18/11/2016 13:39 GMT | Updated 18/11/2016 16:57 GMT

City University London Student Union Votes To Ban Daily Mail, Sun and Express On Campus

The vote has been slammed as 'absolutely ridiculous' by graduates.

Students and graduates from City University London, which has one of the UK’s top journalism schools, have reacted with outrage after its student union voted to ban the Daily Mail, The Sun and Daily Express on campus. 

City University, which has been described as the “Oxbridge of journalism”, has the top ranked journalism department in London, according to the Guardian University Guide. 

Last night, the university’s student union passed a motion to ban the tabloid newspapers, claiming they “stir up racial hatred”, “attack the weakest and poorest members of society” and publish stories that are “inherently sexist”.

The Daily Mail was recently criticised for a front page story that called three judges "enemies of the people" over Brexit  

In its resolution, the union declares: “There is no place for the Sun, Daily Mail or Express (in their current form), on City University London campuses or properties”. 

However, as the papers are not currently sold on campus, it is unclear how the SU will implement this. 

It also states that the university should encourage students to pressure these newspapers to stop fuelling “fascism, racial tension and hatred” and should use its industry contacts to do so too.  

City University Student Union
The union wants to see the university use its media contacts to pressure the tabloid newspapers

The decision, which was passed 69 votes to 54 at the union’s annual general meeting, has caused a storm among the university’s many journalism students and graduates. 

MA Newspaper Journalism student Alice Cachia said: “This is absolutely ridiculous. It should be the students’ choice whether they purchase a paper or not.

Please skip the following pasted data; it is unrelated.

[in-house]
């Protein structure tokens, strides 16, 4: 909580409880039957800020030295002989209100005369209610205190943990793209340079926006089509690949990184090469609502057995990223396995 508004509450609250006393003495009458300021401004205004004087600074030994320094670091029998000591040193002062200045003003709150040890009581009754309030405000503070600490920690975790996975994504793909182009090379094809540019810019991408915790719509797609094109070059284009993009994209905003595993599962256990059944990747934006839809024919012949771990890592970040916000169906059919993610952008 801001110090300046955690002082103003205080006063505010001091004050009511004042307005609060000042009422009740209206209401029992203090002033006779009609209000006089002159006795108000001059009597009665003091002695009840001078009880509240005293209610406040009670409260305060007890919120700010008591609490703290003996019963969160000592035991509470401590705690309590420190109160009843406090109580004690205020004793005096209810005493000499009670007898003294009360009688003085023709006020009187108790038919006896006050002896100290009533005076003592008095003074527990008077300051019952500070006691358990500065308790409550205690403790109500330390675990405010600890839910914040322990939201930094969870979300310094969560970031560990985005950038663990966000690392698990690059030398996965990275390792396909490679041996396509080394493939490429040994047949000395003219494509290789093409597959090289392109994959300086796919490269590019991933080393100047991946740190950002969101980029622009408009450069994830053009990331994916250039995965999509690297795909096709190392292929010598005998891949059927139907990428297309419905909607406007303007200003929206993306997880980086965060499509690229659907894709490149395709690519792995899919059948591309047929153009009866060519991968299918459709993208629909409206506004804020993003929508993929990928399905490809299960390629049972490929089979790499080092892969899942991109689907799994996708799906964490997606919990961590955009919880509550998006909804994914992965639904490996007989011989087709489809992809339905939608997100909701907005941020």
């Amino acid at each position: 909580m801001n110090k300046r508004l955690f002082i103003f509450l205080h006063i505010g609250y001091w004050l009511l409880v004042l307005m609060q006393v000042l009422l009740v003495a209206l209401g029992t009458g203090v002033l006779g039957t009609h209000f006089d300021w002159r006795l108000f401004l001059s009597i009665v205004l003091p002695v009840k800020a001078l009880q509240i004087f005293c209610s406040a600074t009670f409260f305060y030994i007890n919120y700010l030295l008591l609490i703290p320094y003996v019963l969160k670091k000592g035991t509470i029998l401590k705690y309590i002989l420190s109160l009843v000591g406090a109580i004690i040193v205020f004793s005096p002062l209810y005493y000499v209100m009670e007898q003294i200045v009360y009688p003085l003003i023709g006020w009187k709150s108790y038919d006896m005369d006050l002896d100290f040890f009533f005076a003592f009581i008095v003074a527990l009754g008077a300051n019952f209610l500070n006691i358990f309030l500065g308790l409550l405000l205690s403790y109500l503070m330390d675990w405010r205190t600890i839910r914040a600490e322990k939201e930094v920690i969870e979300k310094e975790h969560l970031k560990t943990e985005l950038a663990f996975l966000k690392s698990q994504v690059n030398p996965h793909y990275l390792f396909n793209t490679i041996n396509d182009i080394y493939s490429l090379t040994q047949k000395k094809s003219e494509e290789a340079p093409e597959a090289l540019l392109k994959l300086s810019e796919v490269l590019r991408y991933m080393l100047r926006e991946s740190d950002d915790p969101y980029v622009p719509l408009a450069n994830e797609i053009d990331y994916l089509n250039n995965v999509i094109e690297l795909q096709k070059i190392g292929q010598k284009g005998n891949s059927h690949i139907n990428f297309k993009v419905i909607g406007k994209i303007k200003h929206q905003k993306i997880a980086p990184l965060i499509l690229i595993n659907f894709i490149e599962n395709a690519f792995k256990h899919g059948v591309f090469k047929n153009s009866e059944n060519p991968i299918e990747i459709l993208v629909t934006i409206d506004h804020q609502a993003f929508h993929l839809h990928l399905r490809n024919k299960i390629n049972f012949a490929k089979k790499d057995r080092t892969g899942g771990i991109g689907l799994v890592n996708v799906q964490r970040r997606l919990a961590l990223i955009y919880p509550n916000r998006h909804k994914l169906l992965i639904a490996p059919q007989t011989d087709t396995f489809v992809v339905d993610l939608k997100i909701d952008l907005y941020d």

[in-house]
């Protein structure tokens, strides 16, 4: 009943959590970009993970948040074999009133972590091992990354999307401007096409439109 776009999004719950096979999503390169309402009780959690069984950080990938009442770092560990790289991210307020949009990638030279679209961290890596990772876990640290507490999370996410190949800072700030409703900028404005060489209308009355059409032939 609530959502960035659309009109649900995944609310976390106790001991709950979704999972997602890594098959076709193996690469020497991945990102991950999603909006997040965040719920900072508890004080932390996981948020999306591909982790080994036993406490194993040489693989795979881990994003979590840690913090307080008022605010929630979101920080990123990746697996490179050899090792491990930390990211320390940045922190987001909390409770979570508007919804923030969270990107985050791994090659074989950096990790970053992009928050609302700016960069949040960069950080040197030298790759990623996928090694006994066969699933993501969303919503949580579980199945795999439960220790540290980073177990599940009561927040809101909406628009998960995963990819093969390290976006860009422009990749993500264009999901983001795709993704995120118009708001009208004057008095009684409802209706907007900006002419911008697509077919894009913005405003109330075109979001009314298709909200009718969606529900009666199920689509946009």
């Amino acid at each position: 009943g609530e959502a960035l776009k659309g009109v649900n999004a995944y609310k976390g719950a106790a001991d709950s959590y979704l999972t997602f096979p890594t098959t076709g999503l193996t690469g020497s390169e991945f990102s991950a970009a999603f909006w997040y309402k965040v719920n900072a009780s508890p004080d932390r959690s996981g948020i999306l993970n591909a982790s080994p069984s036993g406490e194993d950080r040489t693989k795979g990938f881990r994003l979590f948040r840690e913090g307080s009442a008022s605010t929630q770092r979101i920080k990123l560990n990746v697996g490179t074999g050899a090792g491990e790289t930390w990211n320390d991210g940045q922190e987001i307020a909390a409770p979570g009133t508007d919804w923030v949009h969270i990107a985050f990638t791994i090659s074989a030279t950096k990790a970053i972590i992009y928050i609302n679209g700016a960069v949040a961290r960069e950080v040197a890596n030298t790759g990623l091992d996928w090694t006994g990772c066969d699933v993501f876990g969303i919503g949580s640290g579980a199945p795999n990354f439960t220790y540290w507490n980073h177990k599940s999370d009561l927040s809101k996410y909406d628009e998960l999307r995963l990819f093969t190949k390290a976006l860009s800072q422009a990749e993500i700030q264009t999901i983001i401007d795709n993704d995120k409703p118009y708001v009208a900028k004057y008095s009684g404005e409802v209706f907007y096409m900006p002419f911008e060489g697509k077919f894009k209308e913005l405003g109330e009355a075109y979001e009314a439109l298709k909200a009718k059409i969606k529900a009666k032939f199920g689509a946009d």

“What happened to freedom of the press? What happened to freedom of choice?” 

The Sun
The Sun recently accused child migrants of lying about their age in order to seek asylum in the UK

Writing in a blog on the Huffington Post UK, journalism undergraduate Jack Fenwick said: “Since when did university students choose to ban people they disagree with instead of debate them? It’s outrageous. Universities should be safe spaces for open debate. 

“But instead, a small group of militant activists, spurred on by an SU too weak to step in when needed, has trashed the reputation of a university that houses one of the greatest journalism schools in the world.

Fellow student Jake Hurfurt, 21, added: “Can the SU get over themselves? They’re not going to bring down Murdoch or the Mail with a motion they can’t enforce.” 

The Daily Mail is thought to be one of the biggest employers of journalism graduates from the university, with many others also going on to work at the Sun and the Express. 

Former student Fred Nathan, a sports journalist at the Sun, shared the union’s announcement on Twitter, adding there were “no words for their stupidity”.  

Another City graduate, who is currently on the Daily Mail graduate scheme and asked to remain anonymous, said: “If people disagree with the views of certain newspapers, it’s worrying that they choose to ban them rather than debate them.” 

Student Union President Yusuf Ahmad said: “A motion titled ‘Opposing Fascism & Social Divisiveness in the UK Media’ was debated and passed by the members in the Annual General Meeting. 

“The Union is currently unaware of any outlets on campus selling the mentioned media publications.  As with all motions, the Union will be considering how it implements this.”

Professor Suzanne Franks, Head Of Journalism at City University, said the importance of “fair, impartial and ethical reporting” was at the heart of the department’s teaching. 

“Students on our journalism courses value being able to access the views of publications and broadcasters across the industry and the Department will continue to enable all these opportunities.”

To read the full policy proposal and resolution, visit the Student Union website